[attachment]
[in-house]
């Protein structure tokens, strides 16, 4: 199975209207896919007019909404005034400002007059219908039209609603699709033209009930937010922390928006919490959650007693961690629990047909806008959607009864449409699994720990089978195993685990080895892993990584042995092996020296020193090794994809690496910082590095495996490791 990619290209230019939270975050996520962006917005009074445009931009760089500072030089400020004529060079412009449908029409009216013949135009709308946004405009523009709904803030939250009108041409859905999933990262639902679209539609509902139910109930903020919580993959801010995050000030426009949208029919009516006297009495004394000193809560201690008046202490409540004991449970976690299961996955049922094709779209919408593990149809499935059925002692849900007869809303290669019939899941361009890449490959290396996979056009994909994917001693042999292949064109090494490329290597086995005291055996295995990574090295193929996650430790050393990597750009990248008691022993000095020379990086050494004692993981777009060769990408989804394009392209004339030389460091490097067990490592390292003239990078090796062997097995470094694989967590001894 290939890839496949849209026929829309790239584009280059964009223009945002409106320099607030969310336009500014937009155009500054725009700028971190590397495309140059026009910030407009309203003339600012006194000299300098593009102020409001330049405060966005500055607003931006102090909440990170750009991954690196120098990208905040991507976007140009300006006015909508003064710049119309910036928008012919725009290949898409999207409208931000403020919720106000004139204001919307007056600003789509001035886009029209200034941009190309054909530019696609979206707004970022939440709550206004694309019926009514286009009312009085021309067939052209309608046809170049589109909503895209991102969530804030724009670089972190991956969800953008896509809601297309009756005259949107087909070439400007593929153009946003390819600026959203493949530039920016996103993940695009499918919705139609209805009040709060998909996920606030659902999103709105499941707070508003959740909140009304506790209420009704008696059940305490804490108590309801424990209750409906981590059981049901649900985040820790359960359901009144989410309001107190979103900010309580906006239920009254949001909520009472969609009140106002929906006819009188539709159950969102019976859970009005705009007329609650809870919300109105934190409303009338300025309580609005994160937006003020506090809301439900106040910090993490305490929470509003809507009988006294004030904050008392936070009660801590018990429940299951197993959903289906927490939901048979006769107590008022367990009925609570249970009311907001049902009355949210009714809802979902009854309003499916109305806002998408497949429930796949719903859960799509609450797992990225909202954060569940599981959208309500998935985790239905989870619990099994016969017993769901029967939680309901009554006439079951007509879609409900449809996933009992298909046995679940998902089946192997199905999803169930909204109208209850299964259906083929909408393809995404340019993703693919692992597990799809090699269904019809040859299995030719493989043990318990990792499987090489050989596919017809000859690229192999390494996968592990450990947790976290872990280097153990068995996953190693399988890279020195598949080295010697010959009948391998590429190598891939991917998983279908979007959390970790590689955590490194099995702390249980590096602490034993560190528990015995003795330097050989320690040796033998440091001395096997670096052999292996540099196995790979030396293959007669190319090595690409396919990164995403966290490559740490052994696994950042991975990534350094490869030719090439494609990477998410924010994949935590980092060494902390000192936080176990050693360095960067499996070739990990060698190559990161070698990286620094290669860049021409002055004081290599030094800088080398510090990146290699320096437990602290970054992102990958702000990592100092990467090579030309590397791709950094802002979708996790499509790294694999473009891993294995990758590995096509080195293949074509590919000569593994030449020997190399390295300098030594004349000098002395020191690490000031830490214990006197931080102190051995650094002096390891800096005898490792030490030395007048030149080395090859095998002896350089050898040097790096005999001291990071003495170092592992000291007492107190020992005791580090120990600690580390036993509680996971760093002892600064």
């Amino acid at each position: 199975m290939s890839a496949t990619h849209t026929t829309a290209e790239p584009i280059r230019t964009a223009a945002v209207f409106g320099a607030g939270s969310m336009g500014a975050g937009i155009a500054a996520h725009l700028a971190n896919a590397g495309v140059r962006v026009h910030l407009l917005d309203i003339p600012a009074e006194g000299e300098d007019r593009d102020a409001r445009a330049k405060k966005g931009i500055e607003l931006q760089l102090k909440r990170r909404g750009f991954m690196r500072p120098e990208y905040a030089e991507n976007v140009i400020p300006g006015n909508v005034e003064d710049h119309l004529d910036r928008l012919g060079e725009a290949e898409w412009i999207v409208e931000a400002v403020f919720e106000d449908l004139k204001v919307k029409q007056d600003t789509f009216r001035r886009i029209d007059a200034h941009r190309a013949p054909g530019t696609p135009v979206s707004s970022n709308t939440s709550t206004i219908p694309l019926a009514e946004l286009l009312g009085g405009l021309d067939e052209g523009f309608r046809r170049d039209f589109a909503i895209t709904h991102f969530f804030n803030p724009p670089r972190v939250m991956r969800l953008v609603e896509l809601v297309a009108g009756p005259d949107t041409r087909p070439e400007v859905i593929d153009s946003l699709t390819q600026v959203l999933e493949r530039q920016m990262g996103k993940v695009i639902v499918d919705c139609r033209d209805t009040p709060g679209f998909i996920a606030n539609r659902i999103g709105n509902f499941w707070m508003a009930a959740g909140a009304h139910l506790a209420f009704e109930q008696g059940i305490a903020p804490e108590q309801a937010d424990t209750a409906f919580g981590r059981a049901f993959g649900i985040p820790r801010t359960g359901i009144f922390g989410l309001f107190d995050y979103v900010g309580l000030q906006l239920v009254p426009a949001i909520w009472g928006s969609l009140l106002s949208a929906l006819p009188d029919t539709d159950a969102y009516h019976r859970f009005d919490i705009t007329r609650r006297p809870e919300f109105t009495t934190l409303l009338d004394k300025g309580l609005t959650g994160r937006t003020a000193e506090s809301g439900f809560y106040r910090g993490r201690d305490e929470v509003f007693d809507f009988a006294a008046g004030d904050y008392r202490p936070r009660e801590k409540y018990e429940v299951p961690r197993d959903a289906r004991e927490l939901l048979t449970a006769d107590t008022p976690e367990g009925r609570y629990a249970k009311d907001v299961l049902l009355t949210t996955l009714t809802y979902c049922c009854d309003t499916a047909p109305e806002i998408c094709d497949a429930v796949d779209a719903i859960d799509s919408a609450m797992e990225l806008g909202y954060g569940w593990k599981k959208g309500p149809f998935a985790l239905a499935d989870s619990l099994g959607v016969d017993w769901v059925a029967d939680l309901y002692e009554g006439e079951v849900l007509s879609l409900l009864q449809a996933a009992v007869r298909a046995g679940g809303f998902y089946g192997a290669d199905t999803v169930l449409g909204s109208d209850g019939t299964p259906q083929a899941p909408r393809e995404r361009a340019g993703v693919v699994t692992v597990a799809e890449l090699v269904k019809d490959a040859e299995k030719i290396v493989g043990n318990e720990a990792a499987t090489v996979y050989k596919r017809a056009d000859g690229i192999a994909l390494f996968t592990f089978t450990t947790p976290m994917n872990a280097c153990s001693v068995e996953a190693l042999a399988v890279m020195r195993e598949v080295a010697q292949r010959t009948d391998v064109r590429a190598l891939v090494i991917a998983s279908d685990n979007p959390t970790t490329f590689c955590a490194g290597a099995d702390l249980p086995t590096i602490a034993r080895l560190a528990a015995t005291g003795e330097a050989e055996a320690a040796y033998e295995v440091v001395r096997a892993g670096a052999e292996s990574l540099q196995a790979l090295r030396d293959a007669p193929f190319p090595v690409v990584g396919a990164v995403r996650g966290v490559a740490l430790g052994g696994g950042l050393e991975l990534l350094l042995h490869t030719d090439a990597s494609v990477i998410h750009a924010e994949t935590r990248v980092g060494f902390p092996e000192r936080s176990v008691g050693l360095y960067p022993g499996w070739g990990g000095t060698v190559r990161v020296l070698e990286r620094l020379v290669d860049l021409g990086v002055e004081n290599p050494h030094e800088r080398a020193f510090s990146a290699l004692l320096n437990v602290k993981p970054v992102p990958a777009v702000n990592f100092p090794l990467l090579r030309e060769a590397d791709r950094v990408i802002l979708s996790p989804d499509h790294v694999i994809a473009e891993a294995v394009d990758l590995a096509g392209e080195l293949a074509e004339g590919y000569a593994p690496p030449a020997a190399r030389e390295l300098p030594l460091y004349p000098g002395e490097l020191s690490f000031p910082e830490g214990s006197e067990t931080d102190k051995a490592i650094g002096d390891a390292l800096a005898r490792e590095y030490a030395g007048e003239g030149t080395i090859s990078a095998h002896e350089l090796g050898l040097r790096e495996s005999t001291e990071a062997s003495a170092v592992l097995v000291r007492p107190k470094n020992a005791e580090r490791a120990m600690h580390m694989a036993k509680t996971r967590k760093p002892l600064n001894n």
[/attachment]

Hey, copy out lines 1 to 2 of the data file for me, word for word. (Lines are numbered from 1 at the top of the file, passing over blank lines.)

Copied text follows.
[in-house]
């Protein structure tokens, strides 16, 4: 199975209207896919007019909404005034400002007059219908039209609603699709033209009930937010922390928006919490959650007693961690629990047909806008959607009864449409699994720990089978195993685990080895892993990584042995092996020296020193090794994809690496910082590095495996490791 990619290209230019939270975050996520962006917005009074445009931009760089500072030089400020004529060079412009449908029409009216013949135009709308946004405009523009709904803030939250009108041409859905999933990262639902679209539609509902139910109930903020919580993959801010995050000030426009949208029919009516006297009495004394000193809560201690008046202490409540004991449970976690299961996955049922094709779209919408593990149809499935059925002692849900007869809303290669019939899941361009890449490959290396996979056009994909994917001693042999292949064109090494490329290597086995005291055996295995990574090295193929996650430790050393990597750009990248008691022993000095020379990086050494004692993981777009060769990408989804394009392209004339030389460091490097067990490592390292003239990078090796062997097995470094694989967590001894 290939890839496949849209026929829309790239584009280059964009223009945002409106320099607030969310336009500014937009155009500054725009700028971190590397495309140059026009910030407009309203003339600012006194000299300098593009102020409001330049405060966005500055607003931006102090909440990170750009991954690196120098990208905040991507976007140009300006006015909508003064710049119309910036928008012919725009290949898409999207409208931000403020919720106000004139204001919307007056600003789509001035886009029209200034941009190309054909530019696609979206707004970022939440709550206004694309019926009514286009009312009085021309067939052209309608046809170049589109909503895209991102969530804030724009670089972190991956969800953008896509809601297309009756005259949107087909070439400007593929153009946003390819600026959203493949530039920016996103993940695009499918919705139609209805009040709060998909996920606030659902999103709105499941707070508003959740909140009304506790209420009704008696059940305490804490108590309801424990209750409906981590059981049901649900985040820790359960359901009144989410309001107190979103900010309580906006239920009254949001909520009472969609009140106002929906006819009188539709159950969102019976859970009005705009007329609650809870919300109105934190409303009338300025309580609005994160937006003020506090809301439900106040910090993490305490929470509003809507009988006294004030904050008392936070009660801590018990429940299951197993959903289906927490939901048979006769107590008022367990009925609570249970009311907001049902009355949210009714809802979902009854309003499916109305806002998408497949429930796949719903859960799509609450797992990225909202954060569940599981959208309500998935985790239905989870619990099994016969017993769901029967939680309901009554006439079951007509879609409900449809996933009992298909046995679940998902089946192997199905999803169930909204109208209850299964259906083929909408393809995404340019993703693919692992597990799809090699269904019809040859299995030719493989043990318990990792499987090489050989596919017809000859690229192999390494996968592990450990947790976290872990280097153990068995996953190693399988890279020195598949080295010697010959009948391998590429190598891939991917998983279908979007959390970790590689955590490194099995702390249980590096602490034993560190528990015995003795330097050989320690040796033998440091001395096997670096052999292996540099196995790979030396293959007669190319090595690409396919990164995403966290490559740490052994696994950042991975990534350094490869030719090439494609990477998410924010994949935590980092060494902390000192936080176990050693360095960067499996070739990990060698190559990161070698990286620094290669860049021409002055004081290599030094800088080398510090990146290699320096437990602290970054992102990958702000990592100092990467090579030309590397791709950094802002979708996790499509790294694999473009891993294995990758590995096509080195293949074509590919000569593994030449020997190399390295300098030594004349000098002395020191690490000031830490214990006197931080102190051995650094002096390891800096005898490792030490030395007048030149080395090859095998002896350089050898040097790096005999001291990071003495170092592992000291007492107190020992005791580090120990600690580390036993509680996971760093002892600064």